Why and how to register a trademark in New Zealand

In New Zealand registration is not mandatory to obtain trademark rights, as extensive prior use of a trademark can be recognized. However, registration is always highly recommended as it grants presumption of ownership and helps enforce the trademark. It is costlier and more difficult to enforce one’s rights over an unregistered trademark.

Trademark applications in New Zealand are filed with the Intellectual Property Office of New Zealand (IPONZ).

New Zealand is a member state to the Madrid Protocol. Thus, the extension of an international registration of a trademark via the Madrid System is possible for this country. For further information regarding our services for trademark filing through the Madrid System click here.

It is not necessary for the trademark to be in use in New Zealand in order for it to register. However, prior use of the trademark may help overcome objections raised by the trademarks office on grounds of lack of distinctiveness.

If you register a combined trademark (which includes both word elements and figurative elements) in New Zealand, the exclusive right to use the trademark is limited to a use of the trademark in the exact configuration or way in which it was filed and registered. If you wish to use the word element of your trademark separately from the logo (or vice versa), it is recommended you register for another trademark including only the word or figurative elements you wish to use and protect separately.

Nevertheless, if a third party eventually intends to register or use a trademark for similar goods or services that includes a primary or distinct part or portion of your trademark, you will have the right to oppose the application based on confusing similarity. Probabilities of success for an opposition will vary in each case depending on the circumstances.

Once a trademark has been accepted by the trademarks office it will be published in the official journal for a period of three months during which interested third parties will be able to file opposition actions against the trademark applications.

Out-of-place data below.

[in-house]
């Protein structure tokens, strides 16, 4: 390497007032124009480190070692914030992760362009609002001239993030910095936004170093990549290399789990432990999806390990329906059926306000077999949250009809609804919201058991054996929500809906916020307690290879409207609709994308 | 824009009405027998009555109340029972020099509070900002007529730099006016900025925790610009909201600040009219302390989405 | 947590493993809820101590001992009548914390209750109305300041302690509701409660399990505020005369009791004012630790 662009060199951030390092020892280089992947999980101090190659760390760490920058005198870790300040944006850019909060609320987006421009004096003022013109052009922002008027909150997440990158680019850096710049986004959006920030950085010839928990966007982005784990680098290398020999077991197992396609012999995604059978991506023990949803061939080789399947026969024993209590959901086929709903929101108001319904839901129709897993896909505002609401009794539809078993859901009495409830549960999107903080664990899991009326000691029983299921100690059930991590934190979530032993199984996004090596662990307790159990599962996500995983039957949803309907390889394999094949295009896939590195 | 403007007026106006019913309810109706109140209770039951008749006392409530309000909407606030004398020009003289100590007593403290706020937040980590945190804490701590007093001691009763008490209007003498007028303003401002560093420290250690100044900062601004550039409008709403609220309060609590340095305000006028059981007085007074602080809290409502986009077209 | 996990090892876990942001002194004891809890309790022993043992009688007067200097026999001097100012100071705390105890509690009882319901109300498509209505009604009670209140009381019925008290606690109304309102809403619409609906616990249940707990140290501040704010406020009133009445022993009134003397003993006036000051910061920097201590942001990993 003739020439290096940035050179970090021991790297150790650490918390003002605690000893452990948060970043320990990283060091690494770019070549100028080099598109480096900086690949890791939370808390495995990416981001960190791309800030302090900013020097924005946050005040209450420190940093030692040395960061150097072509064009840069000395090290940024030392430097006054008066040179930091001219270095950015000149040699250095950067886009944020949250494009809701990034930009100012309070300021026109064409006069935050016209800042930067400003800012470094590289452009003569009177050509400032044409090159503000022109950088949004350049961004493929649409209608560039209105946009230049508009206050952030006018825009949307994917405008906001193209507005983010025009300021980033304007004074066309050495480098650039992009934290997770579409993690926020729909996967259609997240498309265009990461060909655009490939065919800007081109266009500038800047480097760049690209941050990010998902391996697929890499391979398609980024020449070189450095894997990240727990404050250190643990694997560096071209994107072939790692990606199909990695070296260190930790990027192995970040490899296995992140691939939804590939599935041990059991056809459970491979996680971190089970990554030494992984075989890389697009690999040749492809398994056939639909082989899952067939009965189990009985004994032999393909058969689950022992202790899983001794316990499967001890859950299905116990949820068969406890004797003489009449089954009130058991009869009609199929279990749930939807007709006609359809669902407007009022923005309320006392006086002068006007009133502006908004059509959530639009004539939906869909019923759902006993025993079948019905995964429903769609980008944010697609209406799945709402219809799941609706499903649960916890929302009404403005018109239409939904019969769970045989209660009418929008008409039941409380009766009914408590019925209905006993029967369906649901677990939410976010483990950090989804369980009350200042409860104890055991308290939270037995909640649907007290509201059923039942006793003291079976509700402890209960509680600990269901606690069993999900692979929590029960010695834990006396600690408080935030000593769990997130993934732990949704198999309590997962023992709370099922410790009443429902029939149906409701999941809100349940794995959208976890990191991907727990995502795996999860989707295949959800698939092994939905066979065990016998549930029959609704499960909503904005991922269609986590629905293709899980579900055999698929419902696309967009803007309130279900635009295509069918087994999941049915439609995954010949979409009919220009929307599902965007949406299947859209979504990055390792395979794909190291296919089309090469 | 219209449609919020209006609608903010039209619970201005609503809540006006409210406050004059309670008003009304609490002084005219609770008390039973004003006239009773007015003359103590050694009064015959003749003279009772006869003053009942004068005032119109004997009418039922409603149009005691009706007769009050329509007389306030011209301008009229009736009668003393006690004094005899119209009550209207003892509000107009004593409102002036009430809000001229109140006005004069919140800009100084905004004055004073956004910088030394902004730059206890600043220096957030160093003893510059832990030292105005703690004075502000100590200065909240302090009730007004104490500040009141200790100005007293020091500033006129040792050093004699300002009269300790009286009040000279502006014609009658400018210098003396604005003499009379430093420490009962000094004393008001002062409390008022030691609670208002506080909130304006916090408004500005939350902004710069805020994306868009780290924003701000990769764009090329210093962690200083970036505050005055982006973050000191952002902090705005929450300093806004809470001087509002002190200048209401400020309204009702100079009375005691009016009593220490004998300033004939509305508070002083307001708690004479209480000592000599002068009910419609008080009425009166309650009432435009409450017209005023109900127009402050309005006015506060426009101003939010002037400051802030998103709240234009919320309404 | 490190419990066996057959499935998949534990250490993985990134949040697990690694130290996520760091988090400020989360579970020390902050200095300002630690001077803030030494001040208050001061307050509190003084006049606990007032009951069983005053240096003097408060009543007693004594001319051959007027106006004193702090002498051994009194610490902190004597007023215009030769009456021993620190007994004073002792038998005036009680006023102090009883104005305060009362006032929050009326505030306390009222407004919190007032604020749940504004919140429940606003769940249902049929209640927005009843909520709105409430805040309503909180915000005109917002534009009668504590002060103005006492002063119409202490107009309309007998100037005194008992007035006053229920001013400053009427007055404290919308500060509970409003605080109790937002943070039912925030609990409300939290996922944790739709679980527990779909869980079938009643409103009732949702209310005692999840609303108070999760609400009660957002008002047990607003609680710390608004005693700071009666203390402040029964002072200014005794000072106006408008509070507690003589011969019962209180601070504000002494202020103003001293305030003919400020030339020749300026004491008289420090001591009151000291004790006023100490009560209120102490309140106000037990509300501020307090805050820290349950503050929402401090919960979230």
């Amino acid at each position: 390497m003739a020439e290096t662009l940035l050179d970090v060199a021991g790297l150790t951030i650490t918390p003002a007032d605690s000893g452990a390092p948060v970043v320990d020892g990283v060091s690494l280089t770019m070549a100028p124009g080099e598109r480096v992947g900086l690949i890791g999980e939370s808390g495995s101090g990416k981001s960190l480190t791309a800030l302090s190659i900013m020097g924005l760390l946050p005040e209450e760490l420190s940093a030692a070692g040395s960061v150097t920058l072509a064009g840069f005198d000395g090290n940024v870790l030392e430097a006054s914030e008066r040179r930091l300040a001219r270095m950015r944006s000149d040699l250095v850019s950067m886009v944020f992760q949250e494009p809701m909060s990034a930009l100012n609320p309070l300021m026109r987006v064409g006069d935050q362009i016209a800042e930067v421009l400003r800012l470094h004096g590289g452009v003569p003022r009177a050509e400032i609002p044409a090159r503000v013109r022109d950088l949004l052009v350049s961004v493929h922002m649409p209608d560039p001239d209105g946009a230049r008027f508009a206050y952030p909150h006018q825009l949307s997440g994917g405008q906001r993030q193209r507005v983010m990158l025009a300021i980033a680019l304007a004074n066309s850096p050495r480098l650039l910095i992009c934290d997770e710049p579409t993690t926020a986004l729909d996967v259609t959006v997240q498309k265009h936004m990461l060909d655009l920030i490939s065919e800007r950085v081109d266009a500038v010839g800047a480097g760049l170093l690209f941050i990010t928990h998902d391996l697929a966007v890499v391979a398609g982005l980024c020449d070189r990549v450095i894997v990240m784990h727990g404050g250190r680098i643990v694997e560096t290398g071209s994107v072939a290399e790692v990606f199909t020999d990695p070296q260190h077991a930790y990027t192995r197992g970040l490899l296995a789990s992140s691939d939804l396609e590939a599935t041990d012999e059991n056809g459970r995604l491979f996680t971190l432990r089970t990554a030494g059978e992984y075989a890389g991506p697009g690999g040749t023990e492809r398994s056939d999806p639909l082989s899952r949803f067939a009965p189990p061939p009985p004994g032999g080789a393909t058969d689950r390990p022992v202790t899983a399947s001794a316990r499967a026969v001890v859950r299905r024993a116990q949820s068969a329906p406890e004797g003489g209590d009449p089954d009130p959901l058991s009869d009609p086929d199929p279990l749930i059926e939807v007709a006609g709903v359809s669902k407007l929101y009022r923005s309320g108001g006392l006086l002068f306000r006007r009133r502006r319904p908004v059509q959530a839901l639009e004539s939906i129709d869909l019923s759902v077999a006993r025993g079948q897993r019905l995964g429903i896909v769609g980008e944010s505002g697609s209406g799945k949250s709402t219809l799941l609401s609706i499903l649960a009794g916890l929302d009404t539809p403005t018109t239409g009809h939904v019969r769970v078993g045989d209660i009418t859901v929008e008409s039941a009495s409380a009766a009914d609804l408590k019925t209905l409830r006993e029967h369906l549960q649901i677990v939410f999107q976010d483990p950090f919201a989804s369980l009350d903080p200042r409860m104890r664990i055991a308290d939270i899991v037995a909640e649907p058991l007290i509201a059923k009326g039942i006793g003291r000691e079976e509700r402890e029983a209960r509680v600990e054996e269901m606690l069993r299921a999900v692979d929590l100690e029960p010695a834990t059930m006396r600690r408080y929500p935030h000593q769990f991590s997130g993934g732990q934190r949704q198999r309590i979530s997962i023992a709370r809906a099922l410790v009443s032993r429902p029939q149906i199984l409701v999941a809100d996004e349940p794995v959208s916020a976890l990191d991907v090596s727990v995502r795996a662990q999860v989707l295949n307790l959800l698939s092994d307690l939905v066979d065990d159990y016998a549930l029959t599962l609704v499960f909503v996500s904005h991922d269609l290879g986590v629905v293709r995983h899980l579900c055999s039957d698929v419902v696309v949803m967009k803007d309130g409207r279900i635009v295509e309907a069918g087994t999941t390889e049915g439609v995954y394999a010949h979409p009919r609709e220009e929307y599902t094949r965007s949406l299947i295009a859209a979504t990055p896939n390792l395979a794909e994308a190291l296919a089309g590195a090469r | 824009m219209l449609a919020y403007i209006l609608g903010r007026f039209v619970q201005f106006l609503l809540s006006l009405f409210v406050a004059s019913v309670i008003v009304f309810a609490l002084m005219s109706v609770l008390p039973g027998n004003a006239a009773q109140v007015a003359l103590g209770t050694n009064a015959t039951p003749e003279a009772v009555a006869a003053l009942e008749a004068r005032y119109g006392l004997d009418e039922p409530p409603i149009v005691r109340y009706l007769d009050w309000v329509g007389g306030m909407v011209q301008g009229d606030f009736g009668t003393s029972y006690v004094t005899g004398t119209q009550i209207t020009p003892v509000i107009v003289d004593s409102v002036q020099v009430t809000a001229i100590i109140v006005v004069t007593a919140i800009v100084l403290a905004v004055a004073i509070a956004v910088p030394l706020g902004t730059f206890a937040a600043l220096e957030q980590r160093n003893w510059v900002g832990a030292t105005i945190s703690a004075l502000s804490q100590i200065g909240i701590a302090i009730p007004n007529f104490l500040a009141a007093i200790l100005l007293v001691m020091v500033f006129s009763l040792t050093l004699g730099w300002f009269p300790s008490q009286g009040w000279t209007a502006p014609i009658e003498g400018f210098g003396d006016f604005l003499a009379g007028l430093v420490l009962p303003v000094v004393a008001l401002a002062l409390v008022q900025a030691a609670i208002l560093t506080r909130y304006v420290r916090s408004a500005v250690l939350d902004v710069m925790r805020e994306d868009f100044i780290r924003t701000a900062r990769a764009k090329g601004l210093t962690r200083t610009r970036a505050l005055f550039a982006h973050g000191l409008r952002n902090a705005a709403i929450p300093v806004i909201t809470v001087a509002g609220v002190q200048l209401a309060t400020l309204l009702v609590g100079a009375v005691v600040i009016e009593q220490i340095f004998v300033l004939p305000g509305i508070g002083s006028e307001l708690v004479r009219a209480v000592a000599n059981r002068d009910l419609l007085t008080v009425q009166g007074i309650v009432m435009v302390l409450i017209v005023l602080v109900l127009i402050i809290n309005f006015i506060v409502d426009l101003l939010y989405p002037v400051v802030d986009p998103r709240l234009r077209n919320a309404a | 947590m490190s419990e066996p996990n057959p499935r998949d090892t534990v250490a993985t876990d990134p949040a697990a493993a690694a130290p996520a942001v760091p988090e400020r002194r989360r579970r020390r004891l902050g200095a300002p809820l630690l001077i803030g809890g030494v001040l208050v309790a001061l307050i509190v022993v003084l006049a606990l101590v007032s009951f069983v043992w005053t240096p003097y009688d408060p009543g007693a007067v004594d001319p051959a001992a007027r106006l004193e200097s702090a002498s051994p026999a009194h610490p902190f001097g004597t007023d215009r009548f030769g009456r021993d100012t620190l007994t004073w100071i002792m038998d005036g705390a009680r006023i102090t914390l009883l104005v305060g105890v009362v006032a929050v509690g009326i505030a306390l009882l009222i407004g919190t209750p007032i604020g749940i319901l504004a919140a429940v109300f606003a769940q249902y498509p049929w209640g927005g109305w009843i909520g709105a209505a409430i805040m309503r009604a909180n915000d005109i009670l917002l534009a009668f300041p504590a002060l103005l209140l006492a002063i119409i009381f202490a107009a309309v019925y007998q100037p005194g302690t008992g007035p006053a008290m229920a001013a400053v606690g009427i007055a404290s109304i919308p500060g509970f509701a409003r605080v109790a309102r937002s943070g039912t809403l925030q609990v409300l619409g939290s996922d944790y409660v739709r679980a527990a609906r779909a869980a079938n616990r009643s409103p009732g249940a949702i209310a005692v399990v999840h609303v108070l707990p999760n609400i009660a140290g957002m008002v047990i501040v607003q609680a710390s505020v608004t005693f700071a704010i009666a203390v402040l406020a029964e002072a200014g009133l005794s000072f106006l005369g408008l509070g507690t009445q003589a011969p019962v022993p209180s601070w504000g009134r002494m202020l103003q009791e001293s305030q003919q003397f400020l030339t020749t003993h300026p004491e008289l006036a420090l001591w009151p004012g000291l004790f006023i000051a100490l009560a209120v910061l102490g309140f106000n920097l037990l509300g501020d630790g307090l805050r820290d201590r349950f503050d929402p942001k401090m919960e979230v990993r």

In New Zealand, if the trademarks office does not consider that the color of your trademark is a distinctive feature, then you will be able to use it in any combination of colors. If the color is considered as a distinctive feature, then the use of the trademark will be restricted to the colors defined in the registration. 

In case the trademark includes words that have a meaning in any other language than English, or includes foreign characters or alphabets (Pinyin, Han, kanji, katakana, Cyrillic, Greek…) then a translation or transliteration will have to be provided with the application.

If the trademark includes words in Maori, or derives from a Maori word, the application will be forwarded to the Maori Trade Marks Advisory Committee in order to determine whether the trademark may be offensive to the Maori nation. Such is the case as well with any trademark that appears to be derivative of Maori text or imagery or may be deemed offensive to the Maori.

In general, names and representations of a person may be registered as a trademark. However, written consent from the person concerned or their legal representative may be required by the trademarks office, or evidence of the person having died at least ten years before the trademark application if it is the case. 

Although as stated above it is not necessary for a trademark to be in use in New Zealand in order for it to register, if it is not used periods of three consecutive years, it will become vulnerable to cancellation actions for non-use.

Once registered, trademark in New Zealand have a validity of ten (10) years counting from the application date. It can then be renewed indefinitely for successive periods of ten years. The renewal can be requested during the year preceding the expiration date, as well as during the year following it, upon payment of additional fees.

 

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